There’s just one problem: the new paper straws are not recyclable, while their old plastic straws were.
An internal McDonald’s memo, leaked by an insider to The Sun, shows that members of staff in the UK are advised to put the paper straws into general trash along with food and other nonrecyclables "until further notice." Although the materials themselves are recyclable, the memo notes they are constructed in a way that means it's not possible for most process plants to currently recycle them.
“While the materials are recyclable, their current thickness makes it difficult for them to be processed by our waste solution providers, who also help us recycle our paper cups,” said a McDonald’s spokesperson.
“We are working with them to find a solution, and so the advice to put paper straws in general waste is therefore temporary. This waste from our restaurants does not go to landfill, but is used to generate energy,” they added.
McDonald’s customers slurp through 1.8 million straws a day in the UK alone. The fast-food giant rolled out its paper straws across the UK and Republic of Ireland earlier this year after a successful trial in selected restaurants in 2018.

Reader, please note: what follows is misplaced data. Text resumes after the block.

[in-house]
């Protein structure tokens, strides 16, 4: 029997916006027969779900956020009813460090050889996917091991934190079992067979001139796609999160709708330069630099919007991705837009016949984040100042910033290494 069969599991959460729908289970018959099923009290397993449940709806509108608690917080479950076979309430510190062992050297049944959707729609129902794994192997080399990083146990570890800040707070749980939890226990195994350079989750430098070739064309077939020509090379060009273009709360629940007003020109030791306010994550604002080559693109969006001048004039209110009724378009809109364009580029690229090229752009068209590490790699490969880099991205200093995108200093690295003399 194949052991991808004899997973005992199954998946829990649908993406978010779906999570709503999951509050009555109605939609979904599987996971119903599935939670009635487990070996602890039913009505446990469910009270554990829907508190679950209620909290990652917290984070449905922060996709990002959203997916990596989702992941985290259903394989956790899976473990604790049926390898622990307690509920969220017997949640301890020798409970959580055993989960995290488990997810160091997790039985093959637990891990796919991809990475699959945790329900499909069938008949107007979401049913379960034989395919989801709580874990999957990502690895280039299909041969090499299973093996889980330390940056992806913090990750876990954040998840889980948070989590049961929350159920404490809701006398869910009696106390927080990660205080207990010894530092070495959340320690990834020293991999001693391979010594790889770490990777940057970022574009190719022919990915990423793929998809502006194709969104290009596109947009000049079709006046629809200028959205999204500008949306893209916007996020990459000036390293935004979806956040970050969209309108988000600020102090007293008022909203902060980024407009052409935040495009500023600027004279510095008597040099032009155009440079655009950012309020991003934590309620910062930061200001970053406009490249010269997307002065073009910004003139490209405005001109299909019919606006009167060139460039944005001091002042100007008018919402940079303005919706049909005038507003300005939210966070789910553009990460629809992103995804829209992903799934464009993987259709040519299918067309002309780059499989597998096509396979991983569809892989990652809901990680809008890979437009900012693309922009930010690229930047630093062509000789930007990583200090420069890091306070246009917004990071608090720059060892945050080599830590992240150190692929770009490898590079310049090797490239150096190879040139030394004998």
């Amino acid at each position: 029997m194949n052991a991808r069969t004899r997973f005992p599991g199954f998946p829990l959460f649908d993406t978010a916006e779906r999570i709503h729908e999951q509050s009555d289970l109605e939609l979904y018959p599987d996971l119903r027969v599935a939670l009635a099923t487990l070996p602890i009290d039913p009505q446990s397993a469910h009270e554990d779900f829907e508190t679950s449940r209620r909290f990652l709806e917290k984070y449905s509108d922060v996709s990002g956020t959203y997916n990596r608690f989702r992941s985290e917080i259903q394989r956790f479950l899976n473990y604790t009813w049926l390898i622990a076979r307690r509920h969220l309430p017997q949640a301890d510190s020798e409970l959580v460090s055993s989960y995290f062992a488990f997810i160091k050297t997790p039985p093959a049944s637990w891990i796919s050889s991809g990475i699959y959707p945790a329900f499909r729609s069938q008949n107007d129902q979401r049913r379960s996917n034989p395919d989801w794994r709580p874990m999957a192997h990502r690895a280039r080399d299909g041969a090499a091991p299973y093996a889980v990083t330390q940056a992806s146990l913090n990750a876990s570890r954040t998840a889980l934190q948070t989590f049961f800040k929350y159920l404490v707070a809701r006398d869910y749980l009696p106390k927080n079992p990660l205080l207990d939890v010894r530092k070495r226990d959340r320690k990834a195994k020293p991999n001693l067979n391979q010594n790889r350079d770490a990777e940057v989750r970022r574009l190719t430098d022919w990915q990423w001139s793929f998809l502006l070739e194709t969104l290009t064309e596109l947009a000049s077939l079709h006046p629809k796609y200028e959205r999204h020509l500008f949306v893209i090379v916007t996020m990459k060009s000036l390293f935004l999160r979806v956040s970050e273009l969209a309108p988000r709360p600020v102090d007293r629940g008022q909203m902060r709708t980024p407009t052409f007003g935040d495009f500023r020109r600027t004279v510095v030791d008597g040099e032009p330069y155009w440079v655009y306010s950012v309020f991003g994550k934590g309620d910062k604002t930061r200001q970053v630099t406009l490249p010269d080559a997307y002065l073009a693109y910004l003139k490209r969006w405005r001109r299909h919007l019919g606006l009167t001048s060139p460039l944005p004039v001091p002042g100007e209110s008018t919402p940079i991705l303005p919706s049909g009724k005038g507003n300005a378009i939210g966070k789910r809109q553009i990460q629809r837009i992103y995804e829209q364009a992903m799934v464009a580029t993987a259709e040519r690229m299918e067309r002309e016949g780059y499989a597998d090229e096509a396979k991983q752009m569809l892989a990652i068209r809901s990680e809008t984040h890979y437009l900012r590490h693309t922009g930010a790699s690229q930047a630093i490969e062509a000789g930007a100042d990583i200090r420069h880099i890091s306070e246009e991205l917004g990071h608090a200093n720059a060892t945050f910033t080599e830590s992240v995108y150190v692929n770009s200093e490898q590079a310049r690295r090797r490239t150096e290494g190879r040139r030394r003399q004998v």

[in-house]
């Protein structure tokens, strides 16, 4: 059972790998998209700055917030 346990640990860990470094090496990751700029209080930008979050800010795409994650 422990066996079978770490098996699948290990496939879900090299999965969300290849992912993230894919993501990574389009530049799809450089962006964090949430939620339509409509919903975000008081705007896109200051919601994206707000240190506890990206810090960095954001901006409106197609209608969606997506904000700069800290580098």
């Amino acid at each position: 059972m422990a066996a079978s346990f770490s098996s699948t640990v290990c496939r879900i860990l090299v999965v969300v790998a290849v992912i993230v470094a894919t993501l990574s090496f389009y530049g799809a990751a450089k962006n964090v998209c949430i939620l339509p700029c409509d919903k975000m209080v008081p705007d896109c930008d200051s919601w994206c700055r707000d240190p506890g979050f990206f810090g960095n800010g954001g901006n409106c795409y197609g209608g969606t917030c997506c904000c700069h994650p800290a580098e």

Regardless of their supposed green credentials, the straws were a flop with a small collection of customers who complained they “dissolve” in milkshakes, go mushy in soda, and change the taste of drinks. Following widespread criticism of the new straws on social media, over 50,000 surprisingly angry people have added their signature to a petition asking to bring back the old plastic straws.
"Get rid on [sic] the waste of time paper straws," the petition reads, "So I can drink my milkshake proper."
However, as Friends of the Earth's Julain Kirby helpfully pointed out: "Lips have been a waste-free alternative to straws for millions of years."
There are a number of consumer items that are widely assumed to be recyclable but aren't, including takeaway coffee cups, diapers, styrofoam, tissues, plastic wraps, gift wrap, chip packets, greasy takeaway boxes, and food containers that haven't been thoroughly rinsed. Understanding what is and isn’t recyclable is extremely important since one contaminated non-recyclable item can lead to a whole load of recyclables going to landfill. It’s also important to check what your local authority and processing plant recycle, as this can (unhelpfully) vary massively depending on your locality.
It's also worth considering that just 0.03 percent of ocean plastic comes from drinking straws, while an estimated 46 percent comes from fishing nets. Changing our consumption habits is undoubtedly a good way to start fighting back against plastic pollution, but it's going to take a lot more than saying no to straws.